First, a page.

NEW ORLEANS—As a native of New Orleans, I found all the recent attention foisted upon my hometown for the 10-year anniversary of Hurricane Katrina both a blessing and a curse. While I’ve welcomed some of the best reporting and most thoughtful conversations I’ve ever seen about my city, I worry that the attention will dissipate just when the city needs it the most.
My feelings about where New Orleans is today oscillate between the “Katrina 10” narrative, pushed by officials who believe the city is better than ever, and the “Katrina Truth” narrative, pushed by advocacy groups who say the recovery effort has left out the city’s black residents.
I was a 17-year-old high-school senior living in the Treme neighborhood when the levees failed, flooding half the neighborhood but leaving my home untouched. My uptown high school suffered only wind damage, so my family was back in the city just two months later.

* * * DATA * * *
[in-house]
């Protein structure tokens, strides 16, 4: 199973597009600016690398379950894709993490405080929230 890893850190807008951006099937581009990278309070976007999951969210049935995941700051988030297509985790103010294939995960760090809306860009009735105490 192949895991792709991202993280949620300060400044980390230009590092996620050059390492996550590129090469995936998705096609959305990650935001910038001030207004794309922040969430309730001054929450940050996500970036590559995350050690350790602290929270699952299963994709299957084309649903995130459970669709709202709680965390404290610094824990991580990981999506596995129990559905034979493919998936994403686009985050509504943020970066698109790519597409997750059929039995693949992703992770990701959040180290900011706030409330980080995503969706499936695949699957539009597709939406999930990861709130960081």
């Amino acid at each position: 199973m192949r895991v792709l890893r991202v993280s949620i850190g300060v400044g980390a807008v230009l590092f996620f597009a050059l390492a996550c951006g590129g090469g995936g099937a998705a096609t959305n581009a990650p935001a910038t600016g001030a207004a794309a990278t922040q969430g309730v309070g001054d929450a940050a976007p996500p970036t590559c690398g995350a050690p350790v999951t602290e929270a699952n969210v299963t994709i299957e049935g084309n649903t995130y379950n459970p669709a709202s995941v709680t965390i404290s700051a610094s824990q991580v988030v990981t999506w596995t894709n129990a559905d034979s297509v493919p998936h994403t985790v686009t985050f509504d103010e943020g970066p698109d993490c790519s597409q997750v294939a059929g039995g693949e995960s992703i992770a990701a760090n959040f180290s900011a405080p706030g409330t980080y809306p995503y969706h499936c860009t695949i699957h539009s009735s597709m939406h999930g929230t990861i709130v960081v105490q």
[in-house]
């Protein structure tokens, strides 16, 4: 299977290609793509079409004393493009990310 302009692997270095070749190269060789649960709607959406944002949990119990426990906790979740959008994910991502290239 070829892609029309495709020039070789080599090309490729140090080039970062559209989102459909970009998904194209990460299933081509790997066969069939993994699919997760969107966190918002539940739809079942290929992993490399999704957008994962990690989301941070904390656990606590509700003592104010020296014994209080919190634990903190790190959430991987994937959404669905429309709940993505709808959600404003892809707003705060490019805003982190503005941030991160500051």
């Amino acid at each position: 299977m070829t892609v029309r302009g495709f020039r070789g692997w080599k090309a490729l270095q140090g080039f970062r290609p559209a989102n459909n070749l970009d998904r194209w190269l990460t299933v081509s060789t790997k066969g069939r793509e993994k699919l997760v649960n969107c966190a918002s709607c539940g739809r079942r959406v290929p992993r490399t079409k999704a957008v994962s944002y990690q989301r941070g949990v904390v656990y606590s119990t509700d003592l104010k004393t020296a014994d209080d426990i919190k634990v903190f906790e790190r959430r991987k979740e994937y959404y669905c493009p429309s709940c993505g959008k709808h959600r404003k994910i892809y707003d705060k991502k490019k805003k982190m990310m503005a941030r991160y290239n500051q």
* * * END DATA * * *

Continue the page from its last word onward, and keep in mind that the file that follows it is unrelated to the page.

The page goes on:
Nine months later, I was off to college hundreds of miles away from my still-reeling hometown. I felt guilty leaving a city to where so many other black residents, including neighbors and family members, could not return. Ten years later, many are still left out of the post-Katrina economic boom. Just over 50 percent of black children in the city live in poverty, up from 44 percent before Katrina. And a widely cited recent study found that more than half of the black men in New Orleans were unemployed.
The much heralded, school-choice-driven overhaul of the city’s education system has had mixed results, too. While test scores and graduation rates are up, a study released earlier this year by Tulane University’s Cowen Institute found that 18 percent of young adults in the New Orleans metropolitan area—many of them educated in the city’s new charter-school landscape—are neither employed nor enrolled in school. The city has the third-highest rate of “disconnected” young adults in the country. And the number of suspensions remain high—46,625 were issued during the 2013-14 school year, which was more than the number of students enrolled in the city’s public schools.